As a western custom, let’s consider the wearing of corset, once an important part of every Western woman’s wardrobe. Corsets actually started with the early Greeks, and in the 15th century, knights in armor going off to battle outfitted their wives with iron corsets, and only they held the keys. But we don’t have to go back that far. Hollywood promoted the use of corsets. We see them in use in such notable films as “Gone with the Wind,” “The Great Train Robbery,” “The Great Waltz,” “The Girl from the Golden West” and “The Outlaw.” For thin waists, the lady who holds the record is listed in the Guinness Book of World Records for having the smallest known waist, some 13 inches. The desire for thin waists would not appeal to the Samoan women or most Hindu women.
Women’s use of corsets have all but disappeared in the West, but oddly enough, it’s still the practice of the men in the Itaburi tribe in Papua New Guinea to wear them.
Today men have taken to wearing earrings, but it’s not new. What would a swashbuckling pirate be without his earring, and William Shakespeare wore one as well.
Who would believe that tattooing started in the Pacific and spread to Europe when seamen sailing with Captain James Cook in 1773 returned to Europe bearing tattoos. Sailors to this day, from every nation, tattoo their bodies as marks of status. Every society in the South Pacific underwent tattooing, and many still do to the say. I witnessed tattooing ceremonies in Apia, Western Samoa, that lasted two weeks. The men there to reach stature in society have their torsos tattooed in solid designs from the waist down to their knees. Tattooing among men is very popular in Thailand and Japan. Unfortunately, women to are taking up the habit. It’s one of those status symbols that one might regret in the years to come.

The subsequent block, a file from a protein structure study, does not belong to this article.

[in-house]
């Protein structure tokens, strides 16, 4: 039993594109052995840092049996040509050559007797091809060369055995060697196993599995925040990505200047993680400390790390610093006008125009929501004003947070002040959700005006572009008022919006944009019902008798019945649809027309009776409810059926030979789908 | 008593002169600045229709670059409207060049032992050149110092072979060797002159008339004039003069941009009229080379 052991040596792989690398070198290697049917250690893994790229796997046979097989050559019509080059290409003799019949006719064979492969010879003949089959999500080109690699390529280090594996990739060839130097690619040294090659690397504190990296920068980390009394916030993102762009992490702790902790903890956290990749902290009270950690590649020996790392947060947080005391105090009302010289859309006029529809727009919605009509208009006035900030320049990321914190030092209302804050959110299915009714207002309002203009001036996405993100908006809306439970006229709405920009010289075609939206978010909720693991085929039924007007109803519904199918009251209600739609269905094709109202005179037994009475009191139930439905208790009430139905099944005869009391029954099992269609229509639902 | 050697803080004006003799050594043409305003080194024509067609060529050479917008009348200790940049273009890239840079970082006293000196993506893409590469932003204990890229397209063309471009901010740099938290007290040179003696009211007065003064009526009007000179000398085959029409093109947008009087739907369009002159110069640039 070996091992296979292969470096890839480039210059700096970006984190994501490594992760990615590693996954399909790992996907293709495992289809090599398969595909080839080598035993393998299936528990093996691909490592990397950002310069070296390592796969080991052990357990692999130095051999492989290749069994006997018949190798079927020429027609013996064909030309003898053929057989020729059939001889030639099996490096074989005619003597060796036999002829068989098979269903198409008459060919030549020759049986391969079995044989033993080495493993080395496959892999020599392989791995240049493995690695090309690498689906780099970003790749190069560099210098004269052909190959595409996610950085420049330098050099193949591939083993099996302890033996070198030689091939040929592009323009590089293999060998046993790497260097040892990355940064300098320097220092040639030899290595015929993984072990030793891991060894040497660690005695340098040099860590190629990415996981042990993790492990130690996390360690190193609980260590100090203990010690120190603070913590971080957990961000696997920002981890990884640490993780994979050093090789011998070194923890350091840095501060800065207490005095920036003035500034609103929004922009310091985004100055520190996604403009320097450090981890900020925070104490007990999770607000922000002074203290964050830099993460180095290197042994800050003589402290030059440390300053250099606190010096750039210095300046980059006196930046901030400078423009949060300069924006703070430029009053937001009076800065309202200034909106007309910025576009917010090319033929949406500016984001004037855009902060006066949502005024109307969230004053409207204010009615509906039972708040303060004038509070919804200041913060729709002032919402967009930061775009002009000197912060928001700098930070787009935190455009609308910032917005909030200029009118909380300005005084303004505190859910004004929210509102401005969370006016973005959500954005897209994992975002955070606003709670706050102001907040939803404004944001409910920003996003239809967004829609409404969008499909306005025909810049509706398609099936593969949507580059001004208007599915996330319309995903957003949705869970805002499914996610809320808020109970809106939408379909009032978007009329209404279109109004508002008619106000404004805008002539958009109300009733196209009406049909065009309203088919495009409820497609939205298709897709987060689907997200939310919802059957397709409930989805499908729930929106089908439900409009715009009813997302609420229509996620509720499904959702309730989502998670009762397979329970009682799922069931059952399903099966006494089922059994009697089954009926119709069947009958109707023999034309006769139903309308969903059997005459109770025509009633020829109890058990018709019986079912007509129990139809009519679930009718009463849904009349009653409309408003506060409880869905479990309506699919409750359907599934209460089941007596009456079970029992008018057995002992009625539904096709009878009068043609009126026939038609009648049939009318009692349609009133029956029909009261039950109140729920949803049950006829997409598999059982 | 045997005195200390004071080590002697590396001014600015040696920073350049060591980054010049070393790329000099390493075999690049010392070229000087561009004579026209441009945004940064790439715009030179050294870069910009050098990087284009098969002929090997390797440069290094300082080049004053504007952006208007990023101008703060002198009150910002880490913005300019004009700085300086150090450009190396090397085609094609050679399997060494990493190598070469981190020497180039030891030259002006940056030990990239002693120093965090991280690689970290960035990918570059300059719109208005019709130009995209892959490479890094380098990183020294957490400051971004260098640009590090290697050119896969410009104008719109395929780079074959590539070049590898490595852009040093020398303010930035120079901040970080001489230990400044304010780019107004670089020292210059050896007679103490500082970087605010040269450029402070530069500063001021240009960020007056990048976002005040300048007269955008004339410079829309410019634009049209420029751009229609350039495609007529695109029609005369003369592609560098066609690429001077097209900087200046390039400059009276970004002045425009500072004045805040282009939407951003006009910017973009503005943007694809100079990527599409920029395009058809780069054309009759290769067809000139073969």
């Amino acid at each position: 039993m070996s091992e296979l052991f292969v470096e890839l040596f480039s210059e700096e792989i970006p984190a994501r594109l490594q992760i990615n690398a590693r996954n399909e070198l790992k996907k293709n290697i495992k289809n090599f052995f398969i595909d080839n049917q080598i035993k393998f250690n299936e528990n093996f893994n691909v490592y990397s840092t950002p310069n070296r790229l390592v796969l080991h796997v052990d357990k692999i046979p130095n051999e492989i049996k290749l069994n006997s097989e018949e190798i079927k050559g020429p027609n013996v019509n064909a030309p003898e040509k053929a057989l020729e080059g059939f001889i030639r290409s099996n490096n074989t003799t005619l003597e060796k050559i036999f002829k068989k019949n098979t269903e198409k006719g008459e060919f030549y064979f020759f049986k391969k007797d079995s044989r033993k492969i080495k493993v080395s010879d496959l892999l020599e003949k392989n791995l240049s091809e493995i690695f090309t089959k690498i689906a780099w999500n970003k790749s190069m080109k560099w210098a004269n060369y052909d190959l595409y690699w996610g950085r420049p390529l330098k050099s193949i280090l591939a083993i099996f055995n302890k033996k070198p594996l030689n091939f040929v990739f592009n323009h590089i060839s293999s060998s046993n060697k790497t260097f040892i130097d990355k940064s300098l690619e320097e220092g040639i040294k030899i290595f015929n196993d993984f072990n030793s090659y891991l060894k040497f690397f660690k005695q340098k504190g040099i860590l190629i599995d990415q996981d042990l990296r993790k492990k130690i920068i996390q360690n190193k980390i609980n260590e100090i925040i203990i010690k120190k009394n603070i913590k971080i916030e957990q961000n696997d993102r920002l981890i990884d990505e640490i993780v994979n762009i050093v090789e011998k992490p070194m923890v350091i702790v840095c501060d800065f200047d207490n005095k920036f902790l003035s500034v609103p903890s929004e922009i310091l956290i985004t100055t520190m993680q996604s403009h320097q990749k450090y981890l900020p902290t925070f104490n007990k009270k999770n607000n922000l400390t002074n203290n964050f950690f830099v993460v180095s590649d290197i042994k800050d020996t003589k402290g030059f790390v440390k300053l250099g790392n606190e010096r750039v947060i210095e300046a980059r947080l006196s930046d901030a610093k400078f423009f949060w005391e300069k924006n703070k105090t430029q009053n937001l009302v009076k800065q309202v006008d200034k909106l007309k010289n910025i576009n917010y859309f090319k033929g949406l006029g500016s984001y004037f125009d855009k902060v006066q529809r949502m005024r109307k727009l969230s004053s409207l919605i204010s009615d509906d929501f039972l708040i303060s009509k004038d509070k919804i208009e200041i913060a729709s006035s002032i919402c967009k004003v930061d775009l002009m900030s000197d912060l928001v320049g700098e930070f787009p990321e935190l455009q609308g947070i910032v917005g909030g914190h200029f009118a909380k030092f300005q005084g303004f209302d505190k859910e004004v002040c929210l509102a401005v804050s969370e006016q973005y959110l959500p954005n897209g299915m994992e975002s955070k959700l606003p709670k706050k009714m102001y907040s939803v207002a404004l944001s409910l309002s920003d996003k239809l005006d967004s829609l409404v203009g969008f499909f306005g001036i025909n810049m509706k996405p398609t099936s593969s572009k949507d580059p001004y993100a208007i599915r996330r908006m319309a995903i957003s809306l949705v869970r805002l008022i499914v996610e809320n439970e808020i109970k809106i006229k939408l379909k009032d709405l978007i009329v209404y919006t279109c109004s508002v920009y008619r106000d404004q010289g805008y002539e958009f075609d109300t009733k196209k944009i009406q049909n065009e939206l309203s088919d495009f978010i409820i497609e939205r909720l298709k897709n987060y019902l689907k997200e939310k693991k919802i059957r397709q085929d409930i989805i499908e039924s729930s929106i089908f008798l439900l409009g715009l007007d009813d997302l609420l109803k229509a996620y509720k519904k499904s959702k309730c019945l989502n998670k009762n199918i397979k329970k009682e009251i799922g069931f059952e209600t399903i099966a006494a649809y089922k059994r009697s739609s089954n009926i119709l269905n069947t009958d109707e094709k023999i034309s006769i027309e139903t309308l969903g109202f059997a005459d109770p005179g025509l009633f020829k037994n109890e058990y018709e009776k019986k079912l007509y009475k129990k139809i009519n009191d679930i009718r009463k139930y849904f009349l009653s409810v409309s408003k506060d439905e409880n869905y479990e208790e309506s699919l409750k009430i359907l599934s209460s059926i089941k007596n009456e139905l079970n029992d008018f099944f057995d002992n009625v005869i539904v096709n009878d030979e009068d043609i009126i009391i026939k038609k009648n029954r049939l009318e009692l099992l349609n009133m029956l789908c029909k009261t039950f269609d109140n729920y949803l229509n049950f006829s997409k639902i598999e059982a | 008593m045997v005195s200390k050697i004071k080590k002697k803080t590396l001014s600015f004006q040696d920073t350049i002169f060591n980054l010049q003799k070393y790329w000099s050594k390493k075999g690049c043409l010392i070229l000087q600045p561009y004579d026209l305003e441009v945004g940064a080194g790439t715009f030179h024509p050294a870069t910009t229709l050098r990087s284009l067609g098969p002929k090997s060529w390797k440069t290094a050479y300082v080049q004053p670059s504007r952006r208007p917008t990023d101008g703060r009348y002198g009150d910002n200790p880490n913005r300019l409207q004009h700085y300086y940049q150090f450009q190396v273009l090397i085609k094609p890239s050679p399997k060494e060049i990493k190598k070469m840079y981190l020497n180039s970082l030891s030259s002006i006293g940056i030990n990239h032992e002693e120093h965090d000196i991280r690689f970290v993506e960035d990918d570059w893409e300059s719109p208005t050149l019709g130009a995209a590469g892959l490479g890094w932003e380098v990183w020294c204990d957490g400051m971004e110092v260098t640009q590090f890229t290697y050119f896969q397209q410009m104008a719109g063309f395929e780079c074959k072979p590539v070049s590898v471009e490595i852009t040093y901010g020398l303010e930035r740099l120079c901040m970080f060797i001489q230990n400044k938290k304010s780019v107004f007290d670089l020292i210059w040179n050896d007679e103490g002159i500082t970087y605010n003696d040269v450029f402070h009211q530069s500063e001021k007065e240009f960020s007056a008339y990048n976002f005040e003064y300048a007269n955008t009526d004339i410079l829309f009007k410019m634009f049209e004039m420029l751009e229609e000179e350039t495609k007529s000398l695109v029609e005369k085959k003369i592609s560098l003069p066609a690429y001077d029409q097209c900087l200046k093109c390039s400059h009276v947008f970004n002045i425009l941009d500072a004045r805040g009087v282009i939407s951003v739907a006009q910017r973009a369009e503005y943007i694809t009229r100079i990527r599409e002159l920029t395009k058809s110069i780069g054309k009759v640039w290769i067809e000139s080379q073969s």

Tattooing took on the character of body carving, especially among the men of the Maori on New Zealand. Their entire faces were carved, not to make them look handsome, but to make them look fierce. Their women must not have been too frightened, for the race propagated.
We may wonder why people violated the human body as they did, until we look objectively at the practices used by some of the youth today, namely the so-called “skin heads.” Multiple ear piercing, nose rings, tattooing of shaven heads, they all, have become membership badges for adolescent urban rebels.
We have to admit, beauty is in the eye of the beholder. My eyes are open widest when I see the beauty contestants line up at a Miss Thailand contest. Or on Tahiti during the July 14th National Day Fete, when those lovely, lithe Tahitian dancers do the tamure to the sound of sharkskin drums and wood blocks. I’m sure then, even the wild New Guinea savage from the deepest jungle would take notice.